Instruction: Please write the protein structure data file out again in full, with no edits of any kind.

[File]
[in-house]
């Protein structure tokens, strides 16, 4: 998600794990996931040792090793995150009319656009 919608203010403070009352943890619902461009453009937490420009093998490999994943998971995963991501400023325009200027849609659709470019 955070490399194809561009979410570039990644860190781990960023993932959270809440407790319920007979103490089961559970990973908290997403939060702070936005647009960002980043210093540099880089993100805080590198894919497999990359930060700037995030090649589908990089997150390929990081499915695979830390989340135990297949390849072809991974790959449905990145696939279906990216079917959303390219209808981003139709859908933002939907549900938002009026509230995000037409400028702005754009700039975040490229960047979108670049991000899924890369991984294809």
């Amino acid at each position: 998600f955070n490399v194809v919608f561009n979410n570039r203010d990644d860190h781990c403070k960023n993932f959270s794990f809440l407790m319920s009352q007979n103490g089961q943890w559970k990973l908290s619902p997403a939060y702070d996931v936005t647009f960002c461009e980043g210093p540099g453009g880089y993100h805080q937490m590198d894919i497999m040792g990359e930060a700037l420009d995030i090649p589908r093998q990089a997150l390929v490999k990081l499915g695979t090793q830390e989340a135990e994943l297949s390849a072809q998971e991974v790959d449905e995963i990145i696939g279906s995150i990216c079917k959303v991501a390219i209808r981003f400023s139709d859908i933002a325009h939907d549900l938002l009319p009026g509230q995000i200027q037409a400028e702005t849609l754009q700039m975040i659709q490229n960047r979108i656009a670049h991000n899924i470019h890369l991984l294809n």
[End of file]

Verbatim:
[in-house]
């Protein structure tokens, strides 16, 4: 998600794990996931040792090793995150009319656009 919608203010403070009352943890619902461009453009937490420009093998490999994943998971995963991501400023325009200027849609659709470019 955070490399194809561009979410570039990644860190781990960023993932959270809440407790319920007979103490089961559970990973908290997403939060702070936005647009960002980043210093540099880089993100805080590198894919497999990359930060700037995030090649589908990089997150390929990081499915695979830390989340135990297949390849072809991974790959449905990145696939279906990216079917959303390219209808981003139709859908933002939907549900938002009026509230995000037409400028702005754009700039975040490229960047979108670049991000899924890369991984294809």
């Amino acid at each position: 998600f955070n490399v194809v919608f561009n979410n570039r203010d990644d860190h781990c403070k960023n993932f959270s794990f809440l407790m319920s009352q007979n103490g089961q943890w559970k990973l908290s619902p997403a939060y702070d996931v936005t647009f960002c461009e980043g210093p540099g453009g880089y993100h805080q937490m590198d894919i497999m040792g990359e930060a700037l420009d995030i090649p589908r093998q990089a997150l390929v490999k990081l499915g695979t090793q830390e989340a135990e994943l297949s390849a072809q998971e991974v790959d449905e995963i990145i696939g279906s995150i990216c079917k959303v991501a390219i209808r981003f400023s139709d859908i933002a325009h939907d549900l938002l009319p009026g509230q995000i200027q037409a400028e702005t849609l754009q700039m975040i659709q490229n960047r979108i656009a670049h991000n899924i470019h890369l991984l294809n």